Ferroelectricity, superconductivity and vortex-fluctuations at oxide interfaces.

TYPECondensed Matter Seminar
Speaker:Yoram Dagan
Affiliation:Tel Aviv University
Time:14:30 - 15:30
Location:Lidow Nathan Rosen (300)

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The two dimensional electron liquid formed at oxide interfaces is a laboratory for studying electronic properties in tunable correlated system where various degrees of freedom of the interfacial constituents can be combined. The electronic properties of such interface are sensitive to symmetry changes imposed by the interface itself and to various phase transitions in the constituent materials. In this seminar I will present our recent study of various polar oxides/SrTiO3-based interfaces.

The triangular lattice of the (111) LaAlO3/SrTiO3 interface is reflected in a six-fold anisotropic magnetoresistance [1].  Superconductivity is observed in a dome-shaped region in the carrier density – temperature phase diagram. The superconducting transition temperature follows the same behavior as the spin-orbit interaction suggesting a link between these quantities [2].

Upon removing carriers by gate voltage this interface is driven into a highly insulating regime where the sheet resistance is significantly larger than the quantum one. We use this interface to study the superconductor-to-insulator transition as a function of electrostatic gate and magnetic field. This crystalline interface surprisingly exhibits very strong features observed previously only in amorphous systems. These features persist deep into the insulating state. We identify a new magnetic field scale, Hpairing, where superconducting fluctuations are muted and find a lengthscale xins interpreted as the size of the vortex fluctuation in the insulating state. Our findings suggest that vortex fluctuation excitations and Cooper pair localization are responsible for the observed superconductor to insulating transition and that these excitations surprisingly persist deep into the insulating state. [3]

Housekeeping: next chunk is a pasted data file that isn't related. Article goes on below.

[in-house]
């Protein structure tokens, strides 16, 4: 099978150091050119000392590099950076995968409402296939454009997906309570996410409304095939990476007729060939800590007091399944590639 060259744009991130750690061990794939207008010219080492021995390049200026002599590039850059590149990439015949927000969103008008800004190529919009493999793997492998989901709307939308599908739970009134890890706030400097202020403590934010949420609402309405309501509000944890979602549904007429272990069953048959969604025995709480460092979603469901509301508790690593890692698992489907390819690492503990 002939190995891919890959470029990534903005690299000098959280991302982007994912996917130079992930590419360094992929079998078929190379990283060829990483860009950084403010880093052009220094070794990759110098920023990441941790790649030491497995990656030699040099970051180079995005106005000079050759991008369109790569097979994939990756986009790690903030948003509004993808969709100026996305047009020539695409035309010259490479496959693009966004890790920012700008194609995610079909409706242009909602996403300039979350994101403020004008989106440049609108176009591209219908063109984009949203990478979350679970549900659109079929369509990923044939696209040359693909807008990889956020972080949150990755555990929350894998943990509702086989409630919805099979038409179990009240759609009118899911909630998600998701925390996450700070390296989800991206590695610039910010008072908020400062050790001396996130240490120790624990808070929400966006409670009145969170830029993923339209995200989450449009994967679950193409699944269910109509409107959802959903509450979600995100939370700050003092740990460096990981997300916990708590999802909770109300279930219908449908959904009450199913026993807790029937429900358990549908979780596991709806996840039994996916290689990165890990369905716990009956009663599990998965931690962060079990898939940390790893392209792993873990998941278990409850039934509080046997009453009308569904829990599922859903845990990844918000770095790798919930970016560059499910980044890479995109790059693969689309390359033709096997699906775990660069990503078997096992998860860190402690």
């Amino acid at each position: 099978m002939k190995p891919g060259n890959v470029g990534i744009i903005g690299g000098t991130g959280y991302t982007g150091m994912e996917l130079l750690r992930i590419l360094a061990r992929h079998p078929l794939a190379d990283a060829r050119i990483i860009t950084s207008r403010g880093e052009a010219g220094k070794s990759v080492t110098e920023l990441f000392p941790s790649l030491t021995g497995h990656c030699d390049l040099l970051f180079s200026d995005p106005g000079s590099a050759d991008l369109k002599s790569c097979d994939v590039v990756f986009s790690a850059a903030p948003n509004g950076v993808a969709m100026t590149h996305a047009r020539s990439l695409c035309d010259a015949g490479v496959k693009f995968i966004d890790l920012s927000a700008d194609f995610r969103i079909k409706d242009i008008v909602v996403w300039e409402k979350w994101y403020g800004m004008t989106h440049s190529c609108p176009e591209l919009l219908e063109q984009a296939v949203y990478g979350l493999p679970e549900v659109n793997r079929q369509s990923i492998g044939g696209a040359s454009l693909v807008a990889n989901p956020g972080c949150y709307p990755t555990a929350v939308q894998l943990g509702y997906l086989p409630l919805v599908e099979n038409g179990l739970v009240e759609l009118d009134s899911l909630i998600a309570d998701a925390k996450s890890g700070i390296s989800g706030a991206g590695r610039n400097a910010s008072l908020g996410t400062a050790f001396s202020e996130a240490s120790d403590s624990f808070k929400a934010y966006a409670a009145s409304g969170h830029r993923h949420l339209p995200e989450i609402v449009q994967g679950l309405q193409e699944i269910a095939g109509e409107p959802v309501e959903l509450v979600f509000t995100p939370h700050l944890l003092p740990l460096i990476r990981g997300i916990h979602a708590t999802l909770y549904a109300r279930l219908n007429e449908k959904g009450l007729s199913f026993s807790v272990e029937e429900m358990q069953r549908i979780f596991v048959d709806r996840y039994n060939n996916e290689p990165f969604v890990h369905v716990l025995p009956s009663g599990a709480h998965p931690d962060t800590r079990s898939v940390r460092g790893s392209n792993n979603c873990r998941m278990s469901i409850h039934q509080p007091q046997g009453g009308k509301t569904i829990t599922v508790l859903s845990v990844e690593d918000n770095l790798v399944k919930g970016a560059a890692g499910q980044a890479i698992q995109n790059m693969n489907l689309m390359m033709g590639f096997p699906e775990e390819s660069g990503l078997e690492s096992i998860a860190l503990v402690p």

Finally, we study the case where a small amount of Sr atoms in SrTiO3 is replaced with calcium. This gives rise to a ferroelectric phase transition below a Curie temperature that increases with the level of Ca substitution. We discuss the various effects of ferroelectricity on the superconducting state. [4]  

[1] P.K. Rout, I. Agireen, E. Maniv, M. Goldstein, Y. Dagan Physical Review B 95 (24), 241107

[2] P.K. Rout, E. Maniv, Y. Dagan, Physical review letters 119 (23), 237002

[3] M. Mograbi et al. Accepted for publication in arXiv:1805.09574

[4] G. Tuvia P. K. Rout et al. To be published.